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NUKEWARS
US pledges nuclear defence for Japan, S.Korea after N.Korea missile launch
by Staff Writers
Bonn (AFP) Feb 16, 2017


Iran says Israel 'biggest threat' to world peace
Tehran (AFP) Feb 16, 2017 - Iran said Thursday that Israel's atomic arsenal is the biggest danger to world peace, a day after US President Donald Trump vowed to prevent Iran developing a nuclear weapon.

Israel is the "biggest threat to the peace and security in the region and the world," Foreign Ministry spokesman Bahram Ghasemi said, quoted by state news agency IRNA.

Trump had warned Wednesday after meeting Prime Minister Benjamin Netanyahu in Washington that the "threat of Iran's nuclear ambitions" was one of the major security challenges facing Israel.

The US president told reporters that he would do "more to prevent Iran from ever developing -- I mean ever -- a nuclear weapon".

But Ghasemi dismissed the comments by Trump and Netanyahu comments as "nonsense".

"The bitter truth is that these unjust claims are being repeated by the Zionist regime that doesn't abide by any international laws and has hundreds of warheads in its atomic arsenal," Ghasemi said, referring to Israel.

Ghasemi said the United Nations' atomic watchdog had repeatedly confirmed the peaceful nature of Iran's nuclear programme.

Israel is believed to be the Middle East's sole nuclear power but it has long refused to confirm or deny that it has such weapons.

A war of words has been escalating between Tehran and Washington since even before Trump took office in January.

Under Trump's predecessor Barack Obama, the US and five other world powers reached a 2015 deal with Iran to lift sanctions in return for curbs on its nuclear programme.

Trump himself has repeatedly denounced the historic accord as "one of the worst deals I've ever seen".

The Islamic republic's archfoe Netanyahu has warned that the deal will expire too soon to permanently remove the threat.

Iran has consistently denied seeking nuclear weapons, saying its activities are exclusively for peaceful purposes such as power generation.

US Secretary of State Rex Tillerson on Thursday pledged that Washington would use the full range of its arsenal, including nuclear weapons, to defend allies Japan and South Korea against North Korea if needed.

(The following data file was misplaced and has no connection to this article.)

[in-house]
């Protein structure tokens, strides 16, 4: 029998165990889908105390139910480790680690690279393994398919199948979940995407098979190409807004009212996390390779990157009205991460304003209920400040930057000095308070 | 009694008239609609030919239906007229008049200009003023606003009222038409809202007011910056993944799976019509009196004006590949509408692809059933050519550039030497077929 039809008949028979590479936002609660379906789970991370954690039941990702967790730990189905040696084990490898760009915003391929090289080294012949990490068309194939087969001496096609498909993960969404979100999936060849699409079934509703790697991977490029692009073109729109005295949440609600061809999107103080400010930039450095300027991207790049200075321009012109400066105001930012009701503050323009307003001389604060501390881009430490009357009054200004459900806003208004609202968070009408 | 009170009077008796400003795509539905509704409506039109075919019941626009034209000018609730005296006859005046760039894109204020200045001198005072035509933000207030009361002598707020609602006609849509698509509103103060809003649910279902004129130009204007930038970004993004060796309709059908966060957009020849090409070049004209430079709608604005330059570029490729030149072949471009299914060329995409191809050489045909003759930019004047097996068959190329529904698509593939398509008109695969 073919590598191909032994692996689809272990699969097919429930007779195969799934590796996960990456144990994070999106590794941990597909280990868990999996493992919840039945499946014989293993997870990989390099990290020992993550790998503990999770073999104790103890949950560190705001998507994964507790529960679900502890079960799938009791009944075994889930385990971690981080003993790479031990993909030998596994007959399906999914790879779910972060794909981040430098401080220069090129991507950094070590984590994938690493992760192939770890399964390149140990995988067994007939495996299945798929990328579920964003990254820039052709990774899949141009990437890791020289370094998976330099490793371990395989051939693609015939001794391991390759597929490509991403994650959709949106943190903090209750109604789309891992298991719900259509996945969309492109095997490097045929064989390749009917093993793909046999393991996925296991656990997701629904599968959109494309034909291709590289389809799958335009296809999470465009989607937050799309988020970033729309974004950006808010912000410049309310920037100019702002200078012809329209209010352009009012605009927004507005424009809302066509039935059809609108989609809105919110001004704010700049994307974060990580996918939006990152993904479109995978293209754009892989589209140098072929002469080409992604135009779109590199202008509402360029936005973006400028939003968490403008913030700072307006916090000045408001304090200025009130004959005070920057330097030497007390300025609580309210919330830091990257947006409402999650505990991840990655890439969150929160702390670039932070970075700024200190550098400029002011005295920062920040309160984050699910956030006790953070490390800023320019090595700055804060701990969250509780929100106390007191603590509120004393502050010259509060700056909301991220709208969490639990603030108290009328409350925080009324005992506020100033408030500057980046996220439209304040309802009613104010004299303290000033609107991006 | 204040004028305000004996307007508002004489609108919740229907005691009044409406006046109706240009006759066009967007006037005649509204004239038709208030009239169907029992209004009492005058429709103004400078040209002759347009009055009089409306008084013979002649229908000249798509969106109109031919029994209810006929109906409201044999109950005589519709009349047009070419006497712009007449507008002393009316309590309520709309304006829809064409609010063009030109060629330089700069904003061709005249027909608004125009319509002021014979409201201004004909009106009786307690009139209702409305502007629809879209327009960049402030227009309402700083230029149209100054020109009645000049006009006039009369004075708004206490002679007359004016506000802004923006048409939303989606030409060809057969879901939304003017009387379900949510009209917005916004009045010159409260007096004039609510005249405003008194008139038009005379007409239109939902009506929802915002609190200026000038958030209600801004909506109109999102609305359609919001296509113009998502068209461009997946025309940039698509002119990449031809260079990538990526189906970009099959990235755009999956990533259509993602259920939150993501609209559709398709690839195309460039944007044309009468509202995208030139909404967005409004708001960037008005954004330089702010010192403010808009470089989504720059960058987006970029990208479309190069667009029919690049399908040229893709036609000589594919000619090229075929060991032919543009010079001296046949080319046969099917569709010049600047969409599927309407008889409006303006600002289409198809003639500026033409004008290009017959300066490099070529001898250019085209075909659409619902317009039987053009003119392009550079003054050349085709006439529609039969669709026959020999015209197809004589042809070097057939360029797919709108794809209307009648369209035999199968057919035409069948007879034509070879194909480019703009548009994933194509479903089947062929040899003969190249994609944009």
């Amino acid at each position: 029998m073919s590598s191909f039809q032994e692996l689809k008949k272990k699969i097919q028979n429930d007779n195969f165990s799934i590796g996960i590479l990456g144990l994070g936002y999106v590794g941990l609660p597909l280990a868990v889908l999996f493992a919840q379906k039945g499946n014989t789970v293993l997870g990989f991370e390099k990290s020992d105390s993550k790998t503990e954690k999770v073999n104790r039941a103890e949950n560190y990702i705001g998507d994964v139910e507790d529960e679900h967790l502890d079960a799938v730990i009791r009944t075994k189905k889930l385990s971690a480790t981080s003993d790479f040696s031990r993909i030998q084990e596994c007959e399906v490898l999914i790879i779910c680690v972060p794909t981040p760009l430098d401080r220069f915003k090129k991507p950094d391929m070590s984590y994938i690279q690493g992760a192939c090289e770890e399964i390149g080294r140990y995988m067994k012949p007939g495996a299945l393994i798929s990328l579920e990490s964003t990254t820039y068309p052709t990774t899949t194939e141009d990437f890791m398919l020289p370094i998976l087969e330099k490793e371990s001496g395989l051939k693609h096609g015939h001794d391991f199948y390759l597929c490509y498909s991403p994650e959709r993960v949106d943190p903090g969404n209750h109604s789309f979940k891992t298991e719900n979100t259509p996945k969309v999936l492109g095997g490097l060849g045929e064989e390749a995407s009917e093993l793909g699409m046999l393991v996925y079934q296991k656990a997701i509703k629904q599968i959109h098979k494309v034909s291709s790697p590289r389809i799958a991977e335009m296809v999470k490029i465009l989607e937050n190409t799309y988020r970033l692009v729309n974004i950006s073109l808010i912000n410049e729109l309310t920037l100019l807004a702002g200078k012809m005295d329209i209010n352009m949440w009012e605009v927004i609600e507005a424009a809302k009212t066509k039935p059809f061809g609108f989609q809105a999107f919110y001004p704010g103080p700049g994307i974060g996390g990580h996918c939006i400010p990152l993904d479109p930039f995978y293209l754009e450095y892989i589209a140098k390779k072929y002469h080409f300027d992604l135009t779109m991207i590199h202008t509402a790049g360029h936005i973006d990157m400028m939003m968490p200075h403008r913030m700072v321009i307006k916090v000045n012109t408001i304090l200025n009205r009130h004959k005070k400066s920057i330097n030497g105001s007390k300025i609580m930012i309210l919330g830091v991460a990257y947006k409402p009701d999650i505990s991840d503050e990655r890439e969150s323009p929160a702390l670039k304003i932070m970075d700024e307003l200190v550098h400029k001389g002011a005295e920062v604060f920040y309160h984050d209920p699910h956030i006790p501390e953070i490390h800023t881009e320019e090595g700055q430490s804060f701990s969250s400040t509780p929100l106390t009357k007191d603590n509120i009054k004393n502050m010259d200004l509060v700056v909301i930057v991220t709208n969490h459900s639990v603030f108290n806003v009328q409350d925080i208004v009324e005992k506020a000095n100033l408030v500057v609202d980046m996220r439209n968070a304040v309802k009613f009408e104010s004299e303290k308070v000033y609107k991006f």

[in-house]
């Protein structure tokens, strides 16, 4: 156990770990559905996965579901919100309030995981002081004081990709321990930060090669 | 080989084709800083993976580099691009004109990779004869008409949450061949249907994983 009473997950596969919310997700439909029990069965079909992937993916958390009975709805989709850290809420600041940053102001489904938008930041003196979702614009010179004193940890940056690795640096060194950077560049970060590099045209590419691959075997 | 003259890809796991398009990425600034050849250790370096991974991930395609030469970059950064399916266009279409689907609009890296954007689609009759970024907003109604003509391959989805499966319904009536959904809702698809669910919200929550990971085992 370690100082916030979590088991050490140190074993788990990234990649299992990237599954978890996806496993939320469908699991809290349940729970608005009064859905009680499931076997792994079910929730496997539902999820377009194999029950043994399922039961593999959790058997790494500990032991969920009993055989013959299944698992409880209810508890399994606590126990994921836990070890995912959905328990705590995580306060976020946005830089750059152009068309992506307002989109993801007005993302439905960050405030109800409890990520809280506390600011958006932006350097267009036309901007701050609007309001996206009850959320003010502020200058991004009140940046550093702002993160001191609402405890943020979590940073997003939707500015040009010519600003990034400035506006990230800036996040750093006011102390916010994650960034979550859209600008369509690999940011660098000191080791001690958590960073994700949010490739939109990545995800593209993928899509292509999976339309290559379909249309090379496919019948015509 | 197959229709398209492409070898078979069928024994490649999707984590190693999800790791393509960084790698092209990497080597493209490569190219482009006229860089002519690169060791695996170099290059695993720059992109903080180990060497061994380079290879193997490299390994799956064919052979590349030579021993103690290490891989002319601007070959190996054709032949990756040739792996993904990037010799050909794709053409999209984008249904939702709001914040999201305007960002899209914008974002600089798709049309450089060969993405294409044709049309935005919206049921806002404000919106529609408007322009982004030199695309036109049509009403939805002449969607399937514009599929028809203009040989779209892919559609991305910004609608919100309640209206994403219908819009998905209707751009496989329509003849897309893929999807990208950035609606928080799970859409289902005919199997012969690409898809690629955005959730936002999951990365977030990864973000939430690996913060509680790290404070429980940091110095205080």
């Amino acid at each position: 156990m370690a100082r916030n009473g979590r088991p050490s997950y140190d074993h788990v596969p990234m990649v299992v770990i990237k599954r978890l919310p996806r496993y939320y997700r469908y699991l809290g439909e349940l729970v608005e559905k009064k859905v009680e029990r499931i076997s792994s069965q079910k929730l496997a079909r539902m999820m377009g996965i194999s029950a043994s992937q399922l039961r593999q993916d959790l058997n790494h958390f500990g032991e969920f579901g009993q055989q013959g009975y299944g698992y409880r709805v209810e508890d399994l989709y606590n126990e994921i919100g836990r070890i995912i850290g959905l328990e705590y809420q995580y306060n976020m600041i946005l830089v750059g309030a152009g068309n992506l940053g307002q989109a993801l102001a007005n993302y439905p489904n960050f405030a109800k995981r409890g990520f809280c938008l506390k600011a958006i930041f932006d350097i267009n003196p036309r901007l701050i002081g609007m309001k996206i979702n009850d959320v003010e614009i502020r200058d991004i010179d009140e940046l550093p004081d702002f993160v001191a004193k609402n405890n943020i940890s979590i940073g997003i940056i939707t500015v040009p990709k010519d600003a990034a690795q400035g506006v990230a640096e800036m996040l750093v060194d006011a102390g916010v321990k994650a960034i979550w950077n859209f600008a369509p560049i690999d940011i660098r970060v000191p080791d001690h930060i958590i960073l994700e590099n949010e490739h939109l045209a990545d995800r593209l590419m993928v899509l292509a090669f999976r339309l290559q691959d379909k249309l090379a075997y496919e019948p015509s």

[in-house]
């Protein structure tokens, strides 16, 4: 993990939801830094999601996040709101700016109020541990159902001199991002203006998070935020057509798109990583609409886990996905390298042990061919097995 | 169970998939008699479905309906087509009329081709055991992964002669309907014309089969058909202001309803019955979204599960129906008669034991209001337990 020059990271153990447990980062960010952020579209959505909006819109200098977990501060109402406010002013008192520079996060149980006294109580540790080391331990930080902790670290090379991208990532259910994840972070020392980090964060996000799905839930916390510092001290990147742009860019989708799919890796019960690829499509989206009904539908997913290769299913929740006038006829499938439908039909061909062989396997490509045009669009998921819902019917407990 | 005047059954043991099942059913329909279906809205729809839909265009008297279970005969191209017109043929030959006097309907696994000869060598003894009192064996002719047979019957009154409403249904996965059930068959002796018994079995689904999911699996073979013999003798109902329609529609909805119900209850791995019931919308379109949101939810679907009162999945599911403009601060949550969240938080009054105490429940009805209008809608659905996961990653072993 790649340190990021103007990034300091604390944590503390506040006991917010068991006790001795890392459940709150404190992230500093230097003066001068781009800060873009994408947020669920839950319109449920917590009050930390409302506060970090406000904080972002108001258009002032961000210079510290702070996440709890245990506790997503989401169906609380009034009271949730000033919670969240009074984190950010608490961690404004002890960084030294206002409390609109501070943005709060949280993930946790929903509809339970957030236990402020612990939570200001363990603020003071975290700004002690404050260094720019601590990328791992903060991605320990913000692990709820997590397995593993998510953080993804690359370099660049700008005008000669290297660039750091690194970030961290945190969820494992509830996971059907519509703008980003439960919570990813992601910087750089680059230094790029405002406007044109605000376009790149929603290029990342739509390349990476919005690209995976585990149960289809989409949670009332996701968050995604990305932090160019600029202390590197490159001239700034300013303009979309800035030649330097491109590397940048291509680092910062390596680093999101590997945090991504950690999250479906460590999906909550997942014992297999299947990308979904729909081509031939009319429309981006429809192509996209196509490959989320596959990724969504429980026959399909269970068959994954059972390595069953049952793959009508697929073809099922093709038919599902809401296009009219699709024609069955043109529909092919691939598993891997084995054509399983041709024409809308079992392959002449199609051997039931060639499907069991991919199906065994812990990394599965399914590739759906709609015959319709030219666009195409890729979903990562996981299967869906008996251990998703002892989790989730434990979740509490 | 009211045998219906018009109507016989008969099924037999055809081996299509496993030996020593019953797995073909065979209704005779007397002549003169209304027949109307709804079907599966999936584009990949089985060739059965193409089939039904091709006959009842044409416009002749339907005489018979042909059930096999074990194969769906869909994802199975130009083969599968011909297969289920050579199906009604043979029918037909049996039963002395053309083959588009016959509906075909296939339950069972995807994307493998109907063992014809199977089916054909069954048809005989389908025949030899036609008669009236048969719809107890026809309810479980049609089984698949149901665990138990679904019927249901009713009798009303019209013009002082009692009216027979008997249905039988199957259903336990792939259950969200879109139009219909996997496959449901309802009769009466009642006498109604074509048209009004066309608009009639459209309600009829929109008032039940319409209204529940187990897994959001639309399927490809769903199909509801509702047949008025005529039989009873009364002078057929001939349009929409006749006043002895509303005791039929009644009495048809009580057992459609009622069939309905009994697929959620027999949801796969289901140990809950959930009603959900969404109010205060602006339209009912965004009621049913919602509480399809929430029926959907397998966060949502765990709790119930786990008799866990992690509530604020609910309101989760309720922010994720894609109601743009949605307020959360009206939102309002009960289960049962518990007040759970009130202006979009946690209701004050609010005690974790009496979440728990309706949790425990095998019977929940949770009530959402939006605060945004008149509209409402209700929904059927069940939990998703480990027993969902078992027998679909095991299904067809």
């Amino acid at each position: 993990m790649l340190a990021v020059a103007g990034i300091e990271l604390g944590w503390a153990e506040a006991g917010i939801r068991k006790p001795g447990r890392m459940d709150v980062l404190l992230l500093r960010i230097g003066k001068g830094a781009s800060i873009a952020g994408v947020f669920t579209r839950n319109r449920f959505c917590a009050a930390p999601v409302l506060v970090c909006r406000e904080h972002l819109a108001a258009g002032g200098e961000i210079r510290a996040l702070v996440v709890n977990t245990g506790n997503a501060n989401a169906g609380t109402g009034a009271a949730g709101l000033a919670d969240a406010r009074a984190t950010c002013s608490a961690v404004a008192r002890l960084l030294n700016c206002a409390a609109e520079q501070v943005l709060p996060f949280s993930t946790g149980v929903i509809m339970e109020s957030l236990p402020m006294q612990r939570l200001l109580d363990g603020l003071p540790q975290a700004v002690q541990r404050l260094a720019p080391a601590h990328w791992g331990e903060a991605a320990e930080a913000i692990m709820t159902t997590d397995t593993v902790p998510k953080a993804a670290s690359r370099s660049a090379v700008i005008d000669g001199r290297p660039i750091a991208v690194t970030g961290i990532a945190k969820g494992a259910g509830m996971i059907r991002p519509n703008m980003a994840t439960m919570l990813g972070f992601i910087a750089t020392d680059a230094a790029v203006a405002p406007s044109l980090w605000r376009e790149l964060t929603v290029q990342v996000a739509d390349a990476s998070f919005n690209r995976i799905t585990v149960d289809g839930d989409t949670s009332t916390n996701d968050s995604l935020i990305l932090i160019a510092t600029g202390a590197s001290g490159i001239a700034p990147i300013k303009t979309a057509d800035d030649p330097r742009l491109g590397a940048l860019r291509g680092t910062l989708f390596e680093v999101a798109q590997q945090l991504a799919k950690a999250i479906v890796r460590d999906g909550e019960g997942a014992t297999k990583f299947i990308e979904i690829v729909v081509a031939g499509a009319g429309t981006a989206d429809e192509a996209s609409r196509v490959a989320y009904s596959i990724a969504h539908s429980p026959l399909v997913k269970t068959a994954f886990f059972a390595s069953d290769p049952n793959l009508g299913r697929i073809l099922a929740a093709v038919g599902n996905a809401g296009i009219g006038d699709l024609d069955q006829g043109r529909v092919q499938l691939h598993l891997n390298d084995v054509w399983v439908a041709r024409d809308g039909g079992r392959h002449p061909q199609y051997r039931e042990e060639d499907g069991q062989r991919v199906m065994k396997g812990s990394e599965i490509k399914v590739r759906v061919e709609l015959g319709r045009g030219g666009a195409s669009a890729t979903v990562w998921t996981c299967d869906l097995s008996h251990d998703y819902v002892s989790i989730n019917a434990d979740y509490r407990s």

"The United States remains steadfast in its defence commitments to its allies, the Republic of Korea and Japan, including the commitment to provide extended deterrence, backed by the full range of its nuclear and conventional defence capabilities," Tillerson said in a joint statement after meeting the foreign ministers in Bonn.

North Korea has carried out repeated missile launches despite UN sanctions and last year conducted two nuclear tests in a bid to develop a weapons system capable of hitting the US mainland.

Pyongyang said the latest missile tested on Sunday could carry a nuclear warhead.

Seoul said the rocket travelled some 500 kilometres (300 miles) before it came down in the Sea of Japan (East Sea).

The joint statement said Tillerson, South Korea's Yun Byung-Se and Japan's Fumio Kishida "condemned in the strongest terms" the test which was carried out in "flagrant disregard" for multiple UN Security Council resolutions.

The three countries would work together to ensure that further violations would be "met with an even stronger international response," it said, demanding that Pyongyang abandon its nuclear and missile programmes.

Shortly after the missile test, President Donald Trump said North Korea was a "a big, big problem... and we will deal with that very strongly."

Earlier this month on a trip to Seoul and Tokyo, US Defence Secretary James Mattis warned that "any use of nuclear weapons would be met with a response that would be effective and overwhelming."

The United States has had a major military presence in both Japan and South Korea for decades but its defence commitment also complicates relations with China, North Korea's main ally.

Washington's recent decision to install a sophisticated THAAD anti-missile system in South Korea especially angered China which sees it as a potential threat to its own security.


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